That relative immunity is not the case now in England or America.  Trump got elected because of the weakness of his opponent.  Johnson may be re-elected for the same reason.  And so might Trump.  Each has done all he can to show that he is entirely unfit for office, but each stays in place because the alternative is so unattractive and inept.  In England, minor parties are scrambling to get ‘Never Johnson – or Corbyn’, and in America, something like panic may induce a billionaire to try to buy a nomination.  It reminds you of the time in the Roman Empire when they put the purple up for auction.

Our current government is hardly any better.  It did all it could to deserve losing office, but it now looks clear that it is still there because the alternative was unelectable.  Sections of the press still chortle over this – even though their preferred man did not get the job – but for those of us who are not tied to either major party, and who are at best cool about the whole lot of them, the result is a very sad failure of governance.

We are left with a prime minister who could be a useful Mayor of Box Hill, but who is way out of his depth in his present office.  He made his name sending armed forces against unarmed refugees; he hugged coal in Parliament; he defended the indefensible in the banks; and he subscribes to one of those evangelical sects of holy rollers that are disembowelling American politics.  The best that could ever be said of this man is that he is Australian mediocrity made visible.  And in the name of God, we know all about mediocrity down here.  It’s what we have aspired to since the English first opened their jail here at Botany Bay.

Can anyone think of a way to ‘impeach’ an opposition party?  If you look around the world, democracy is in trouble everywhere, and disenchanting those coming after us.  New Zealand looks OK, but even Germany and the Scandinavian nations are showing signs of stress.

Democracy, too, may hang on, again for the want of a better alternative, but it is hard to resist the impression that we are on the cusp of lasting change, and the question then becomes whether we will get it by evolution or revolution.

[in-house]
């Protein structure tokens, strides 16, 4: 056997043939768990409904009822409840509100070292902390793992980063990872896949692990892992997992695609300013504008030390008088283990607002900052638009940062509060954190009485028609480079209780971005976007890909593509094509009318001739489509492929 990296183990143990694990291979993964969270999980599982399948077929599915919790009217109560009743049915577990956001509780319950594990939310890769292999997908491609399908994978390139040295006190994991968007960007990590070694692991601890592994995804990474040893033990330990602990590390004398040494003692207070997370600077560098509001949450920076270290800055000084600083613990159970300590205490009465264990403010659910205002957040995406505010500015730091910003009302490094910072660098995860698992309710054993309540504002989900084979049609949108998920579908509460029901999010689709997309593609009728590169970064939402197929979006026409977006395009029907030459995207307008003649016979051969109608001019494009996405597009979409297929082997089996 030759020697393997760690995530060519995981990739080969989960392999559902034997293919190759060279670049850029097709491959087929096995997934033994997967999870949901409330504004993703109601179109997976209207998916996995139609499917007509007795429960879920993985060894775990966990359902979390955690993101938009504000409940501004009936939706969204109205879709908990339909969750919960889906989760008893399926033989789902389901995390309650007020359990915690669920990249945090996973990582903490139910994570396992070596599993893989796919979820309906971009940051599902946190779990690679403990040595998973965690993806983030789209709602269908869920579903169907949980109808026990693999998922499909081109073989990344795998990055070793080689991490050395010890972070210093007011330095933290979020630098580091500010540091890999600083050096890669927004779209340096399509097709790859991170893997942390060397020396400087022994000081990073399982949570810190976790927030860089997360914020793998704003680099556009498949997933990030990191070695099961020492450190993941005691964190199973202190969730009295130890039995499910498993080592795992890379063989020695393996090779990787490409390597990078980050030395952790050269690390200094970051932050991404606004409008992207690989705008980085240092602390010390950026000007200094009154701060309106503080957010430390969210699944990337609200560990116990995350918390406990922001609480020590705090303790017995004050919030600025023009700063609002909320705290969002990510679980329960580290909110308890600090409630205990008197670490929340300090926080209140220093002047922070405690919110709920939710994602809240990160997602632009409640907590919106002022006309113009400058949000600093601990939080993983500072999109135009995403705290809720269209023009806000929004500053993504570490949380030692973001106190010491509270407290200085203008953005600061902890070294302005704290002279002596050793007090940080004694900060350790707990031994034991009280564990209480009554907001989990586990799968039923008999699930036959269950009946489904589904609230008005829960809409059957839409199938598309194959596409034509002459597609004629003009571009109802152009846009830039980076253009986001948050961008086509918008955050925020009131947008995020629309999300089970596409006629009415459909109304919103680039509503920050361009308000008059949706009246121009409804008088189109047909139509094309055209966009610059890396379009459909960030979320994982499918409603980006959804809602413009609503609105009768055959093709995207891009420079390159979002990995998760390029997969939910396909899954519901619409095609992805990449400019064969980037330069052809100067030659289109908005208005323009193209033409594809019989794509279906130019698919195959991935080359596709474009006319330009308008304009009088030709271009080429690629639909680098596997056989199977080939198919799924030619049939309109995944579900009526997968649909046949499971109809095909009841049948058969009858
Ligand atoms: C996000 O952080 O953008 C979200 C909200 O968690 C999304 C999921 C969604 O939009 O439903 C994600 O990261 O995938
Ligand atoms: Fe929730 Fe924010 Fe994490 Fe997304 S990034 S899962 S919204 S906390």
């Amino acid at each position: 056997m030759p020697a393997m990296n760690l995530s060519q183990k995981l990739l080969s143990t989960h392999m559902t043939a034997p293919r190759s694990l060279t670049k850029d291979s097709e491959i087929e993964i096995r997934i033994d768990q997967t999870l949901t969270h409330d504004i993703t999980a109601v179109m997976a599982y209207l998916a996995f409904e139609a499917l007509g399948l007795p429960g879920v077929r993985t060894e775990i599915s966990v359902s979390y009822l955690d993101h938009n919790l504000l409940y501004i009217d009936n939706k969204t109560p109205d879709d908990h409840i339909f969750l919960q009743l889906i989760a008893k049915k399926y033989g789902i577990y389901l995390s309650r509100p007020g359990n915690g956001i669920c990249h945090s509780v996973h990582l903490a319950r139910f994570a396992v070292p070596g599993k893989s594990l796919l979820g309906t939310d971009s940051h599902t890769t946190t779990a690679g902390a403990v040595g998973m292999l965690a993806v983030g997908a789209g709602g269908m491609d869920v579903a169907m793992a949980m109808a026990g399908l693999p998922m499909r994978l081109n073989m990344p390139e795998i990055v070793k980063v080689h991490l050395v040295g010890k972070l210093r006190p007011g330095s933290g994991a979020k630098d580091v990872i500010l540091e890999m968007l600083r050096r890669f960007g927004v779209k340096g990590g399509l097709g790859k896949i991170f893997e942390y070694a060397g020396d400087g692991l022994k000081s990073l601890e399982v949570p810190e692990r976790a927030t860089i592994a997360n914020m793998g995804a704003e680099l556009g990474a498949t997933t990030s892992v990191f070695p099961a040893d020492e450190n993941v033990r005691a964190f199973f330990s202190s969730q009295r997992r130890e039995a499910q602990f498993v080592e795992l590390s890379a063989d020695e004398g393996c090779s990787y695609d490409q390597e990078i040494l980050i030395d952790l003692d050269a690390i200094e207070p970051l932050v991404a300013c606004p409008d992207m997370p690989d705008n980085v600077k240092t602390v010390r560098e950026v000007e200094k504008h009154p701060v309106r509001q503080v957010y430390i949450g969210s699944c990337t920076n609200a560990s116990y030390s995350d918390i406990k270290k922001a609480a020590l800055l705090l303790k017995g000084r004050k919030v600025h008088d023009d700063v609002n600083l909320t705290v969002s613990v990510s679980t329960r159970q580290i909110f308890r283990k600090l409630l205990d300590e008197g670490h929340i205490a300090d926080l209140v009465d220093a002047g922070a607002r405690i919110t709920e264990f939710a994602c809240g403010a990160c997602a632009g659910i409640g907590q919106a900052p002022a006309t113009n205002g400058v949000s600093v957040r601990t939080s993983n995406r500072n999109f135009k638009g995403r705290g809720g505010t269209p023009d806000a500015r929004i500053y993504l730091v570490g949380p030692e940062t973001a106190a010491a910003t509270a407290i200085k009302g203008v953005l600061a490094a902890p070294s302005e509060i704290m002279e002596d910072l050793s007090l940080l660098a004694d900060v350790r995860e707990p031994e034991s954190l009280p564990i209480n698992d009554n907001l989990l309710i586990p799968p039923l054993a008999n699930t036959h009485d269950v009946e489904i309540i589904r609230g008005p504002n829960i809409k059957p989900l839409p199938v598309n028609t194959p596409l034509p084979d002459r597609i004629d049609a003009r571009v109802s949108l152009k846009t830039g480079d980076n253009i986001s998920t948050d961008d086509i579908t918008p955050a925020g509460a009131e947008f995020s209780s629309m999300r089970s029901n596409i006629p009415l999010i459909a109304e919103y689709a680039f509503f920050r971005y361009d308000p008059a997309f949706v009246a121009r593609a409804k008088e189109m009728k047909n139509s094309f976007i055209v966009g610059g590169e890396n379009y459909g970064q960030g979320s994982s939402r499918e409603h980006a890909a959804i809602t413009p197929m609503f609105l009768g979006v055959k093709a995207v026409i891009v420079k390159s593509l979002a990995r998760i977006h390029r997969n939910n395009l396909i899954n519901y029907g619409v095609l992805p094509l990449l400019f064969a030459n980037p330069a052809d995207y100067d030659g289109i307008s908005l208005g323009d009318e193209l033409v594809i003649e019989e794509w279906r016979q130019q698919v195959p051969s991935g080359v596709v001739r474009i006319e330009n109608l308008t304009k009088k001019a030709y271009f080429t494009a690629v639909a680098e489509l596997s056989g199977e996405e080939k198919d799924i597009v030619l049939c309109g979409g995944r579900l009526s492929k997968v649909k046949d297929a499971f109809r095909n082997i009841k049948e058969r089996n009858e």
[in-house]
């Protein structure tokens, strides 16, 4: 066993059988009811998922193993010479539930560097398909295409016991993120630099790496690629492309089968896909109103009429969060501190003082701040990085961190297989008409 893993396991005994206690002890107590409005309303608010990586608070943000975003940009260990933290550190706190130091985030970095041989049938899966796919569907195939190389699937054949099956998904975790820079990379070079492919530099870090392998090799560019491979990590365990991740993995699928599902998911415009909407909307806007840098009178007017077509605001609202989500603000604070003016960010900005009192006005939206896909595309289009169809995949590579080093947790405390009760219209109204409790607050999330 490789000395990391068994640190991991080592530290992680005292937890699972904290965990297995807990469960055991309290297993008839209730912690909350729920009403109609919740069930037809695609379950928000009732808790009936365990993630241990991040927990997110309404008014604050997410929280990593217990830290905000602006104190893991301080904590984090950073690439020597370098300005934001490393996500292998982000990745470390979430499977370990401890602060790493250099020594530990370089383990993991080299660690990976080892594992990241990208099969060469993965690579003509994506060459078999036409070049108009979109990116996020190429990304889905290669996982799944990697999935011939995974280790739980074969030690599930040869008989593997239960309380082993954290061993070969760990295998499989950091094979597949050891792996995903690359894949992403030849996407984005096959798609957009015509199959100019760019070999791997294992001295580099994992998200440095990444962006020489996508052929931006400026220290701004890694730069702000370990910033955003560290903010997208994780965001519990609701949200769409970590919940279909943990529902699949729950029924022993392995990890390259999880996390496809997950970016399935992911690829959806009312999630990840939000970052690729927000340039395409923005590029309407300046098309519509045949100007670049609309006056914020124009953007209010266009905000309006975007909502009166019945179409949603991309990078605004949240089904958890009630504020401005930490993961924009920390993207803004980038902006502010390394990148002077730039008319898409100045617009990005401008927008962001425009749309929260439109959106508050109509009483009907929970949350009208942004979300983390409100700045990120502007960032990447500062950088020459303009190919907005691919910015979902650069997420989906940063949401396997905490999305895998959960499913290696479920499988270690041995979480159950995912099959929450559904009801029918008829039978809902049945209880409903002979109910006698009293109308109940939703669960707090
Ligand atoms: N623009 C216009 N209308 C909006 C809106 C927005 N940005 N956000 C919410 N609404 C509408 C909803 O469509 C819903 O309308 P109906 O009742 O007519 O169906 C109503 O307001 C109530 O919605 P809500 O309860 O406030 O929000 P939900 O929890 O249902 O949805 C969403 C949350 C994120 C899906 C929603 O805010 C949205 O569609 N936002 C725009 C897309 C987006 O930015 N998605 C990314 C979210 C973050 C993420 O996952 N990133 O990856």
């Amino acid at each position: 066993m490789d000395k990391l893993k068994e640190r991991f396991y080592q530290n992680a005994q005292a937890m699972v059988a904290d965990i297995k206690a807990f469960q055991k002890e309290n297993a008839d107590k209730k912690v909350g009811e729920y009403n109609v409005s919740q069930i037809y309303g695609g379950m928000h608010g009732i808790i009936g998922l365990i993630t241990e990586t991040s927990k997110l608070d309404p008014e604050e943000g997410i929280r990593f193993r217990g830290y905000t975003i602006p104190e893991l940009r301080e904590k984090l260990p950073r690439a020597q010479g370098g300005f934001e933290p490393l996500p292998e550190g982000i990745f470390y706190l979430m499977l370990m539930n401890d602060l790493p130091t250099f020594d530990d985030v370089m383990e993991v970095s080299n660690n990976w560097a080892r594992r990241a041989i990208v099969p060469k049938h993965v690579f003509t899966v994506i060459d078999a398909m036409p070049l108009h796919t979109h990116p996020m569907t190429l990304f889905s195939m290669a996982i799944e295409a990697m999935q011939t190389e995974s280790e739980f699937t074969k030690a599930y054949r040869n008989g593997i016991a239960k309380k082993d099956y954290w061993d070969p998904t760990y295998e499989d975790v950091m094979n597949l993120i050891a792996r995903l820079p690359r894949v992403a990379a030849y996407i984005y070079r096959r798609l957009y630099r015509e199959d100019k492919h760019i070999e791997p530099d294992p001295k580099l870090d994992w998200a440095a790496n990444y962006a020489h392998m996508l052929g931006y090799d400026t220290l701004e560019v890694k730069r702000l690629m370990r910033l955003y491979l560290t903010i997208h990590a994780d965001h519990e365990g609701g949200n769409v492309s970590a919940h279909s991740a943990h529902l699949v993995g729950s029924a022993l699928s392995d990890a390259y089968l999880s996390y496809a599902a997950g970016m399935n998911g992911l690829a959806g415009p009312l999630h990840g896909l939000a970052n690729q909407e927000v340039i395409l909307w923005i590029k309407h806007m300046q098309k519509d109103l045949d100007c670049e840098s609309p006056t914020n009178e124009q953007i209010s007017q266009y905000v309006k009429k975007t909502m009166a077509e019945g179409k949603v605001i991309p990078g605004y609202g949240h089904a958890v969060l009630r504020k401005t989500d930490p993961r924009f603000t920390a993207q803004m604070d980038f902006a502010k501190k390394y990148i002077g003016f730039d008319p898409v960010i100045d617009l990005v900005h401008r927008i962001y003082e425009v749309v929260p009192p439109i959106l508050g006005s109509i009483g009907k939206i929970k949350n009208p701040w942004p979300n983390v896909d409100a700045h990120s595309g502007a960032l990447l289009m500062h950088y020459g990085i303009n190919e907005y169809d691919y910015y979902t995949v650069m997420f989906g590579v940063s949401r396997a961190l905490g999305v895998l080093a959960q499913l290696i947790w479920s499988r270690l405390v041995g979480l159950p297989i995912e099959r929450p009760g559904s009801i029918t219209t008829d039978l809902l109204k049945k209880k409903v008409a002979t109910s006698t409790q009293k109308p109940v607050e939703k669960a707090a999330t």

Bloopers

Perhaps because so many on the left were in some measure compromised in their attitude to communism, and the left dominates cultural production in the West, the crimes of communism go substantially unmourned and the heroes of anti-communism are never afforded heroic status.

The Weekend Australian, 9-10 November, 2019, Greg Sheridan.

It is sad in 2019 to see a man viewing the world through a sectarian prism of 1959, but Mr Sheridan gives the Pope some of the credit for the collapse of the Berlin Wall.  As he does with Ronald Reagan.  It is curious to see commentators of that ilk give any credit to human agents for the death of communism in Europe when they are committed by their ideology to the conclusion that communism was doomed to death by the iron laws of economics.

Can anyone think of a way to impeach the press?

MY TOP SHELF – 42 – THUCYDIDES

 

[These are serialised extracts of all the fifty books referred to in a book published in 2015 called ‘The Top Shelf, or What Used to be Called a Liberal Education’.  The extracts are as originally published, and they come in the same order.]

THE HISTORY OF THE PELOPONNESIAN WAR

Thucydides

Everyman, 1910; translated by Richard Crawley; rebound in quarter navy calf with gold embossed tangerine title on French blue boards.

Do not imagine that what we are fighting for is simply the question of freedom or slavery: there is also involved the loss of our empire and the dangers arising from the hatred that we have incurred in administering it.